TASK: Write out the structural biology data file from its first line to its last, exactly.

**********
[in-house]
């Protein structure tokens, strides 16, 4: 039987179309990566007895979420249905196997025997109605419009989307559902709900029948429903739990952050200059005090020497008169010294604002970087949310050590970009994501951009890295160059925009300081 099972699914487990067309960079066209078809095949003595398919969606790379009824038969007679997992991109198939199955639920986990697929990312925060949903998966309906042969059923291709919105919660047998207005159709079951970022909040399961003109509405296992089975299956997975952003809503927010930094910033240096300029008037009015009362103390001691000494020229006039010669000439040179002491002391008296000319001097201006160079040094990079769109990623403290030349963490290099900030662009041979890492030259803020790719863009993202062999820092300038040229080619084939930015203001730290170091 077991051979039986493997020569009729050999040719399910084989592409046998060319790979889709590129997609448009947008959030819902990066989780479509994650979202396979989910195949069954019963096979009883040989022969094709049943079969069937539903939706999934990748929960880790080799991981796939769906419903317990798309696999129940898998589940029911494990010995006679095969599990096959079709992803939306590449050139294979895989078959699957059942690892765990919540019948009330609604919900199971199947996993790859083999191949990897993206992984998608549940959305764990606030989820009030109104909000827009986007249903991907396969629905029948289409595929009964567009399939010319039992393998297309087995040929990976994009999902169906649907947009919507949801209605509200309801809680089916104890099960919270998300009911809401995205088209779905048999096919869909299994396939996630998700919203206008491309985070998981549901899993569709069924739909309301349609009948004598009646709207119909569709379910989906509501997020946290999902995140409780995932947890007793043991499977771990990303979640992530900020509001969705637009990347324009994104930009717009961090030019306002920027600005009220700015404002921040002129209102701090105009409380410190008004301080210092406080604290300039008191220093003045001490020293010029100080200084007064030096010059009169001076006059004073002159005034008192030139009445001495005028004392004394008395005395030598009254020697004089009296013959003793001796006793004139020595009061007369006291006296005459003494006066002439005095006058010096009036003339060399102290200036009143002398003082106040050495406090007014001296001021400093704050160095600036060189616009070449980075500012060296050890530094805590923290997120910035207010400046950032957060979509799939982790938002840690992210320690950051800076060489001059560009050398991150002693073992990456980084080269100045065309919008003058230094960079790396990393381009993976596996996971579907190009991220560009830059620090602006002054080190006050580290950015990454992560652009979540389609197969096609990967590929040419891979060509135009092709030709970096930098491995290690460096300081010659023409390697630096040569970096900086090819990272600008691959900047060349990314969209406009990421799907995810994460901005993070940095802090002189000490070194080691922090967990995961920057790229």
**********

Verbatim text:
[in-house]
């Protein structure tokens, strides 16, 4: 039987179309990566007895979420249905196997025997109605419009989307559902709900029948429903739990952050200059005090020497008169010294604002970087949310050590970009994501951009890295160059925009300081 099972699914487990067309960079066209078809095949003595398919969606790379009824038969007679997992991109198939199955639920986990697929990312925060949903998966309906042969059923291709919105919660047998207005159709079951970022909040399961003109509405296992089975299956997975952003809503927010930094910033240096300029008037009015009362103390001691000494020229006039010669000439040179002491002391008296000319001097201006160079040094990079769109990623403290030349963490290099900030662009041979890492030259803020790719863009993202062999820092300038040229080619084939930015203001730290170091 077991051979039986493997020569009729050999040719399910084989592409046998060319790979889709590129997609448009947008959030819902990066989780479509994650979202396979989910195949069954019963096979009883040989022969094709049943079969069937539903939706999934990748929960880790080799991981796939769906419903317990798309696999129940898998589940029911494990010995006679095969599990096959079709992803939306590449050139294979895989078959699957059942690892765990919540019948009330609604919900199971199947996993790859083999191949990897993206992984998608549940959305764990606030989820009030109104909000827009986007249903991907396969629905029948289409595929009964567009399939010319039992393998297309087995040929990976994009999902169906649907947009919507949801209605509200309801809680089916104890099960919270998300009911809401995205088209779905048999096919869909299994396939996630998700919203206008491309985070998981549901899993569709069924739909309301349609009948004598009646709207119909569709379910989906509501997020946290999902995140409780995932947890007793043991499977771990990303979640992530900020509001969705637009990347324009994104930009717009961090030019306002920027600005009220700015404002921040002129209102701090105009409380410190008004301080210092406080604290300039008191220093003045001490020293010029100080200084007064030096010059009169001076006059004073002159005034008192030139009445001495005028004392004394008395005395030598009254020697004089009296013959003793001796006793004139020595009061007369006291006296005459003494006066002439005095006058010096009036003339060399102290200036009143002398003082106040050495406090007014001296001021400093704050160095600036060189616009070449980075500012060296050890530094805590923290997120910035207010400046950032957060979509799939982790938002840690992210320690950051800076060489001059560009050398991150002693073992990456980084080269100045065309919008003058230094960079790396990393381009993976596996996971579907190009991220560009830059620090602006002054080190006050580290950015990454992560652009979540389609197969096609990967590929040419891979060509135009092709030709970096930098491995290690460096300081010659023409390697630096040569970096900086090819990272600008691959900047060349990314969209406009990421799907995810994460901005993070940095802090002189000490070194080691922090967990995961920057790229």